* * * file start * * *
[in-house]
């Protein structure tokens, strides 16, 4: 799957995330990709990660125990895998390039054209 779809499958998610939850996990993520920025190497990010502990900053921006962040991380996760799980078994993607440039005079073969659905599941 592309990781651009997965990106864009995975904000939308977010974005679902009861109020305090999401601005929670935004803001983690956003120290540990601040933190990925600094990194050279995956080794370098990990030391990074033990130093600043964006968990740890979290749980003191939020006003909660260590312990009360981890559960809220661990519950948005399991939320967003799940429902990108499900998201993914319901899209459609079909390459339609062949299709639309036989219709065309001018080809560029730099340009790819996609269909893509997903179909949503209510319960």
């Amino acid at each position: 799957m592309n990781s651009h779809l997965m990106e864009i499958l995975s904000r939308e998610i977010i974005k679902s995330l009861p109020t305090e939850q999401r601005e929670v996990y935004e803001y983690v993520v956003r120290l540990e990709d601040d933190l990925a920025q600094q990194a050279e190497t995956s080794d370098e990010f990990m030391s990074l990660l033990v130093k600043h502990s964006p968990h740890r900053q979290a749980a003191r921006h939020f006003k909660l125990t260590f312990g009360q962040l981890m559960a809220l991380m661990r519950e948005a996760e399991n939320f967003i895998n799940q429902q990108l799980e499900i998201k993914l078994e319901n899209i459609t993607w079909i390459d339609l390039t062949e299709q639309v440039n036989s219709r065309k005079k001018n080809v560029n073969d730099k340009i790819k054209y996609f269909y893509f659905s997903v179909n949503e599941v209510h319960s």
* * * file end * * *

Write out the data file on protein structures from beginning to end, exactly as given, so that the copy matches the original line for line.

[in-house]
């Protein structure tokens, strides 16, 4: 799957995330990709990660125990895998390039054209 779809499958998610939850996990993520920025190497990010502990900053921006962040991380996760799980078994993607440039005079073969659905599941 592309990781651009997965990106864009995975904000939308977010974005679902009861109020305090999401601005929670935004803001983690956003120290540990601040933190990925600094990194050279995956080794370098990990030391990074033990130093600043964006968990740890979290749980003191939020006003909660260590312990009360981890559960809220661990519950948005399991939320967003799940429902990108499900998201993914319901899209459609079909390459339609062949299709639309036989219709065309001018080809560029730099340009790819996609269909893509997903179909949503209510319960």
């Amino acid at each position: 799957m592309n990781s651009h779809l997965m990106e864009i499958l995975s904000r939308e998610i977010i974005k679902s995330l009861p109020t305090e939850q999401r601005e929670v996990y935004e803001y983690v993520v956003r120290l540990e990709d601040d933190l990925a920025q600094q990194a050279e190497t995956s080794d370098e990010f990990m030391s990074l990660l033990v130093k600043h502990s964006p968990h740890r900053q979290a749980a003191r921006h939020f006003k909660l125990t260590f312990g009360q962040l981890m559960a809220l991380m661990r519950e948005a996760e399991n939320f967003i895998n799940q429902q990108l799980e499900i998201k993914l078994e319901n899209i459609t993607w079909i390459d339609l390039t062949e299709q639309v440039n036989s219709r065309k005079k001018n080809v560029n073969d730099k340009i790819k054209y996609f269909y893509f659905s997903v179909n949503e599941v209510h319960s």